Starbucks Workers United (SBWU) struck the coffee chain March 22 at numerous stores across the U.S. Outside corporate headquarters in Seattle that day, over 400 Starbucks workers and allies marched protesting the bosses’ union busting. Representing a broad spectrum of labor in Seattle and beyond, they loudly chanted: “Baristas Yes, Bosses No!”
Inside the towering headquarters, the corporate big shots celebrated “Founder’s Day” to honor Howard Shultz, who had stepped down as CEO of the company for the third time but remains on the board of directors.
The rally outside featured SBWU speakers and supporters, many of whom attacked the capitalist system. Gwen, from a Bellingham store, told of her experience when her apartment was so flooded she had had to move out. She had to take four days off work, and it cost her thousands of dollars, but Starbucks wouldn’t accommodate her. They soon fired her. She then led a successful union organizing drive at her store.
Workers from at least 10 unions were on the picket line. Homegrown sandwich workers, who led a successful organizing drive of 200 workers with UNITE HERE, spoke. Sam described how they had to fight the racism and misogyny of the bosses to win. Another Homegrown worker, Zane said, “You can draw a direct line from the murder of George Floyd to the mass organizing of workers across the country!”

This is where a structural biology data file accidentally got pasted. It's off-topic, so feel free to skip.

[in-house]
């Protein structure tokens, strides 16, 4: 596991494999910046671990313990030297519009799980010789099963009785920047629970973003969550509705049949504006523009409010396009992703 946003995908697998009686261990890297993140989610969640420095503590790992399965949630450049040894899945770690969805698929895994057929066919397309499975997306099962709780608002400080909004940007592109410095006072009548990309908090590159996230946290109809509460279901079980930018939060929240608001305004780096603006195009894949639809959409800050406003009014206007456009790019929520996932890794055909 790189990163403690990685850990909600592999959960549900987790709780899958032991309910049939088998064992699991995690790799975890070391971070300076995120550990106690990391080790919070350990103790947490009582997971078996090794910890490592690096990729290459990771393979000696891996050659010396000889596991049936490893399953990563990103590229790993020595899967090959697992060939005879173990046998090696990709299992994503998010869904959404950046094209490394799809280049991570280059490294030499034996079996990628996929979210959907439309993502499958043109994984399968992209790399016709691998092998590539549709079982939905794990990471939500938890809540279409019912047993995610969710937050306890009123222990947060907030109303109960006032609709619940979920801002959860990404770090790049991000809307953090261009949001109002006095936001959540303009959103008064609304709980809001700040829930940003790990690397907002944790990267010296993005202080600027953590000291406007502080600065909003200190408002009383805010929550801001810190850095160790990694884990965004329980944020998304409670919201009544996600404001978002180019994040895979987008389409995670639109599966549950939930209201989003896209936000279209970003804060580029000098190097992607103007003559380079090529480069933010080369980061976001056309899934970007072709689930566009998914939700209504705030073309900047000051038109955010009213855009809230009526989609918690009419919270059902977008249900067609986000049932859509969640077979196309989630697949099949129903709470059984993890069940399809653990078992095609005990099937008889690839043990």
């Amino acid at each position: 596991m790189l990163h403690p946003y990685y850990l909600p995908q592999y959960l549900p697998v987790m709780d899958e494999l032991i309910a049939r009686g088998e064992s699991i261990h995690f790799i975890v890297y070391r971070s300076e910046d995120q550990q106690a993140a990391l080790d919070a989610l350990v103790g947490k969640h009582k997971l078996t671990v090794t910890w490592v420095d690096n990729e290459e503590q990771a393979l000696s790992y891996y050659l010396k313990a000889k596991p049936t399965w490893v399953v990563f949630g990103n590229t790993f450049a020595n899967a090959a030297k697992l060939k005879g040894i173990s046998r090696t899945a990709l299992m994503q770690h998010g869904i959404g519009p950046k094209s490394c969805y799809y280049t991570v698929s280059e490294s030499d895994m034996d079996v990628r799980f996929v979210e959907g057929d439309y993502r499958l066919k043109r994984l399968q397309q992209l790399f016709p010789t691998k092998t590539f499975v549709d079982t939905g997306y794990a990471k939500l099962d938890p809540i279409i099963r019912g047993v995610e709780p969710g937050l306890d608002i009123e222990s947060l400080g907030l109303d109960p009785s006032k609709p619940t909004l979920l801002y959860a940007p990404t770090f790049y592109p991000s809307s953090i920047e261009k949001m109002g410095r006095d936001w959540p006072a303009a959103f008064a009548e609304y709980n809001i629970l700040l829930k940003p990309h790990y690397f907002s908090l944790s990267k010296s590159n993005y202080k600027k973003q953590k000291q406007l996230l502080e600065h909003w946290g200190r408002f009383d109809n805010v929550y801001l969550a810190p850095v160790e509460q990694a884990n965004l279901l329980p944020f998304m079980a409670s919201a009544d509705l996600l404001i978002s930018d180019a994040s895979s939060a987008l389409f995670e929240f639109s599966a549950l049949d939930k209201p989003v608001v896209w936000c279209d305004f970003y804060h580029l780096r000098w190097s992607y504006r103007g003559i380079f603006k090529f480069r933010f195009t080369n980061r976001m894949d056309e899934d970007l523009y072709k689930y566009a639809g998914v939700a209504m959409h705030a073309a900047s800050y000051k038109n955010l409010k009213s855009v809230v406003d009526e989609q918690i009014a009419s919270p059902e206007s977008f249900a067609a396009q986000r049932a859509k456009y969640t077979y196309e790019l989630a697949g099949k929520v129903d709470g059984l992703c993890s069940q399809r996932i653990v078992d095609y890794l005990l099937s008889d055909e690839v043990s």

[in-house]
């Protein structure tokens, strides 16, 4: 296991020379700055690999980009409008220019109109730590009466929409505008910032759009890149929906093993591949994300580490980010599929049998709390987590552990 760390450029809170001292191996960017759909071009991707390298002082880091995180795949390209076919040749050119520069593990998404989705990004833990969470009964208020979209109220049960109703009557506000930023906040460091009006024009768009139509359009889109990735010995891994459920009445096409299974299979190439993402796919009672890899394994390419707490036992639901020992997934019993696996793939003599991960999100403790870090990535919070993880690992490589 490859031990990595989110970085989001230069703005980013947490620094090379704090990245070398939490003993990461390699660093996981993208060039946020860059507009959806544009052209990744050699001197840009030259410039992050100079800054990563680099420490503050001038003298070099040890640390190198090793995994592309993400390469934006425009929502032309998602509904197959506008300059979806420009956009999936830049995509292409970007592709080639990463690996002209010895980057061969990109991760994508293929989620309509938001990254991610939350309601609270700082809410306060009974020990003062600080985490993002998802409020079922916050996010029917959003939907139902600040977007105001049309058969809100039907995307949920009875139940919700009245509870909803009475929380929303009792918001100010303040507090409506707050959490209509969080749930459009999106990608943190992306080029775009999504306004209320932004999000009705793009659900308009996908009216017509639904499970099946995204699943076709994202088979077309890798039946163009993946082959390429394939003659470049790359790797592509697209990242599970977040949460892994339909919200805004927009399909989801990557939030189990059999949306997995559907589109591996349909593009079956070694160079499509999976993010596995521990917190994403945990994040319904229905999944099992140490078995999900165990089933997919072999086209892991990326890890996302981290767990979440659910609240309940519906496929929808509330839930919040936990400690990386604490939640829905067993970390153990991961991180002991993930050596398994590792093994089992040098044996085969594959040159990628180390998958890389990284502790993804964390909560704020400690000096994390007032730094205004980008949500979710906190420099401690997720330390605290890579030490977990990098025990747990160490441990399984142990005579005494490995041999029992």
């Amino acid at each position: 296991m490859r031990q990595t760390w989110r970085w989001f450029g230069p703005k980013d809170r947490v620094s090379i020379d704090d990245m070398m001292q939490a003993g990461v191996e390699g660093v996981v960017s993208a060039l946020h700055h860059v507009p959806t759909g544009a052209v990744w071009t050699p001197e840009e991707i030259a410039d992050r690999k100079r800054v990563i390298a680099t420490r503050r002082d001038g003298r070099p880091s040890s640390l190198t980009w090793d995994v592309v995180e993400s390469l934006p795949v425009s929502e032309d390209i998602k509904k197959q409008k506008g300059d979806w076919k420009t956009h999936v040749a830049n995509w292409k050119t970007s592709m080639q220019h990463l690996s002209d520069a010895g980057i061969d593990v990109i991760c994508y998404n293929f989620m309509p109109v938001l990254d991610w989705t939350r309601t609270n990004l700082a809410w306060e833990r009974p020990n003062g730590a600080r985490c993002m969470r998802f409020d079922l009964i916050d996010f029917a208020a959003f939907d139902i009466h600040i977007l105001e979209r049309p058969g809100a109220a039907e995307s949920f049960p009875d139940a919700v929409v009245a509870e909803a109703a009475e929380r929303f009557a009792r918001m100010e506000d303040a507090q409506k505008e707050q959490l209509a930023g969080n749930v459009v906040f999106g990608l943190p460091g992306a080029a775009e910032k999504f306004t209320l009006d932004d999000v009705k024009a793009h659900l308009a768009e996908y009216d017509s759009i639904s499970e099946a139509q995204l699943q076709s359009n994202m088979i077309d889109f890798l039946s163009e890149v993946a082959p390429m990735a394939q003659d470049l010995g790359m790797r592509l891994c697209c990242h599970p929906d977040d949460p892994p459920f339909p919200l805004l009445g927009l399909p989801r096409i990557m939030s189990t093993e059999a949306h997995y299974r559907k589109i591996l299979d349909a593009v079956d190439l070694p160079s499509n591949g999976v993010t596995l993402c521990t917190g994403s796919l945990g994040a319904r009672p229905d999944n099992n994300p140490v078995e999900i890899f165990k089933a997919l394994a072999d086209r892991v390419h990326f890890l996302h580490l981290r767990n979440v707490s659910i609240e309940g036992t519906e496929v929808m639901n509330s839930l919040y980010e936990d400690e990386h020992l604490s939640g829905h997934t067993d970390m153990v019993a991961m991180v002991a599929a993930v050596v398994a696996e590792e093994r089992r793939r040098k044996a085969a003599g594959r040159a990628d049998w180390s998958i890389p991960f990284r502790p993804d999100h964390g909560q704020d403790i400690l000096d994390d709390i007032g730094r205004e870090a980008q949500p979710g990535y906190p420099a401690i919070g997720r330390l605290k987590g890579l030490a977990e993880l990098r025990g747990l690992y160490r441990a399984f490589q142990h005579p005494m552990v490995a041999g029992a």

Latinx workers organizing against sexual harassment at McDonalds in California addressed the crowd. Marchers were inspired by the enthusiasm of Union of Southern Service Workers members, who helped lead the march to Starbucks’ front door.
The next day the company held its shareholders meeting, where more SBWU supporters challenged Starbucks. When asked if Starbucks would commit to a labor neutrality agreement with SBWU, the company’s chief communications officer and executive vice president Aranthan (AJ) Jones said, “No.” He also said the company wouldn’t agree to a basic union “card check” agreement.
But the many actions on March 22 demonstrated Starbucks workers’ resolve to keep fighting for their rights on the job.